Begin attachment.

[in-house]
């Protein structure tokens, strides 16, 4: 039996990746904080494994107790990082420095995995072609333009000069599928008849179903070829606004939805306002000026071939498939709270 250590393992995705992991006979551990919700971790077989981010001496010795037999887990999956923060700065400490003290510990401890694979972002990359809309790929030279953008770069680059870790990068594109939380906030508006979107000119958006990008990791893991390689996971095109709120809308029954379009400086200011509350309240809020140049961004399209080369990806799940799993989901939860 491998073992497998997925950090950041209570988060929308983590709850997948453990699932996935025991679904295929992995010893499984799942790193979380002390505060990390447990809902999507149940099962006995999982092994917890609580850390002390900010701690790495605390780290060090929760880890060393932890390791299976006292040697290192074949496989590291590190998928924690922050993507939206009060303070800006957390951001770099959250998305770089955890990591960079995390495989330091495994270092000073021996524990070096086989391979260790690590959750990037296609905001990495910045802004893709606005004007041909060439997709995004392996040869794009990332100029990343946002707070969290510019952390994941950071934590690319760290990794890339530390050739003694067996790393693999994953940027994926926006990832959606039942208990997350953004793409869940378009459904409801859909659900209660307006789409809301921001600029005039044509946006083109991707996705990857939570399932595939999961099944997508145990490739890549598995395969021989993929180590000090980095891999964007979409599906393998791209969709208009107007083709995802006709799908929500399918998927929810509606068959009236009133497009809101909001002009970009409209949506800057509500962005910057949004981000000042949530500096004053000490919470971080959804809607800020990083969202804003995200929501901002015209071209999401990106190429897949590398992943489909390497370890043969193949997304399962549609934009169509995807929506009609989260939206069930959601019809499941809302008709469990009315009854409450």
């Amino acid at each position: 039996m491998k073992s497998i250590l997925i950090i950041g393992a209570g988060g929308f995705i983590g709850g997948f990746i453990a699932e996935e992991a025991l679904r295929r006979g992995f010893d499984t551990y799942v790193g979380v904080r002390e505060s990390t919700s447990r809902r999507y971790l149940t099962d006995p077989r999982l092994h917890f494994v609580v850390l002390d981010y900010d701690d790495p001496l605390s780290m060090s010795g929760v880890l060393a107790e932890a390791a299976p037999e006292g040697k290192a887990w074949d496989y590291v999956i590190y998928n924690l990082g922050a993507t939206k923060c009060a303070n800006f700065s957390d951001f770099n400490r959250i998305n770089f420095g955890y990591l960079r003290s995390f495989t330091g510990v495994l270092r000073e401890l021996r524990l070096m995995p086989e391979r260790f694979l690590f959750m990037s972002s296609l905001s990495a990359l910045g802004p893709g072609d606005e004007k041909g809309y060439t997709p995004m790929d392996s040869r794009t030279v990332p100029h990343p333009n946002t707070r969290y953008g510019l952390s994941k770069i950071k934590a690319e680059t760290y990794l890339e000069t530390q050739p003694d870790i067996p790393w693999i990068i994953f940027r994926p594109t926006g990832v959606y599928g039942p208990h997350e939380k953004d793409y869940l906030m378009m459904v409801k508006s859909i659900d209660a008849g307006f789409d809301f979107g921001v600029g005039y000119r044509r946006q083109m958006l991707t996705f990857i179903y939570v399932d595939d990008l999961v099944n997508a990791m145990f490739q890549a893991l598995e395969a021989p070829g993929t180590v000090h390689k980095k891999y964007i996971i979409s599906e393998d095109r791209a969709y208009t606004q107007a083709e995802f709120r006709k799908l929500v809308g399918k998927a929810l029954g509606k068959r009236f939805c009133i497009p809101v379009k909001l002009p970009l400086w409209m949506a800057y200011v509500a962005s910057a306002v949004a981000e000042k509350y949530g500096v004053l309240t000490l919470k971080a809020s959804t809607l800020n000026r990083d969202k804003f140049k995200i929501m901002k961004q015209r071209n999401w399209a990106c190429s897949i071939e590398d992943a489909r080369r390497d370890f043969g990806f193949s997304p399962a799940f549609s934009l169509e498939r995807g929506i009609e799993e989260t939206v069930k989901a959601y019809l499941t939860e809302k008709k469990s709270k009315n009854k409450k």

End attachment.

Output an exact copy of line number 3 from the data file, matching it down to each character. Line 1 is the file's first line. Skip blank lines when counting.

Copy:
């Amino acid at each position: 039996m491998k073992s497998i250590l997925i950090i950041g393992a209570g988060g929308f995705i983590g709850g997948f990746i453990a699932e996935e992991a025991l679904r295929r006979g992995f010893d499984t551990y799942v790193g979380v904080r002390e505060s990390t919700s447990r809902r999507y971790l149940t099962d006995p077989r999982l092994h917890f494994v609580v850390l002390d981010y900010d701690d790495p001496l605390s780290m060090s010795g929760v880890l060393a107790e932890a390791a299976p037999e006292g040697k290192a887990w074949d496989y590291v999956i590190y998928n924690l990082g922050a993507t939206k923060c009060a303070n800006f700065s957390d951001f770099n400490r959250i998305n770089f420095g955890y990591l960079r003290s995390f495989t330091g510990v495994l270092r000073e401890l021996r524990l070096m995995p086989e391979r260790f694979l690590f959750m990037s972002s296609l905001s990495a990359l910045g802004p893709g072609d606005e004007k041909g809309y060439t997709p995004m790929d392996s040869r794009t030279v990332p100029h990343p333009n946002t707070r969290y953008g510019l952390s994941k770069i950071k934590a690319e680059t760290y990794l890339e000069t530390q050739p003694d870790i067996p790393w693999i990068i994953f940027r994926p594109t926006g990832v959606y599928g039942p208990h997350e939380k953004d793409y869940l906030m378009m459904v409801k508006s859909i659900d209660a008849g307006f789409d809301f979107g921001v600029g005039y000119r044509r946006q083109m958006l991707t996705f990857i179903y939570v399932d595939d990008l999961v099944n997508a990791m145990f490739q890549a893991l598995e395969a021989p070829g993929t180590v000090h390689k980095k891999y964007i996971i979409s599906e393998d095109r791209a969709y208009t606004q107007a083709e995802f709120r006709k799908l929500v809308g399918k998927a929810l029954g509606k068959r009236f939805c009133i497009p809101v379009k909001l002009p970009l400086w409209m949506a800057y200011v509500a962005s910057a306002v949004a981000e000042k509350y949530g500096v004053l309240t000490l919470k971080a809020s959804t809607l800020n000026r990083d969202k804003f140049k995200i929501m901002k961004q015209r071209n999401w399209a990106c190429s897949i071939e590398d992943a489909r080369r390497d370890f043969g990806f193949s997304p399962a799940f549609s934009l169509e498939r995807g929506i009609e799993e989260t939206v069930k989901a959601y019809l499941t939860e809302k008709k469990s709270k009315n009854k409450k």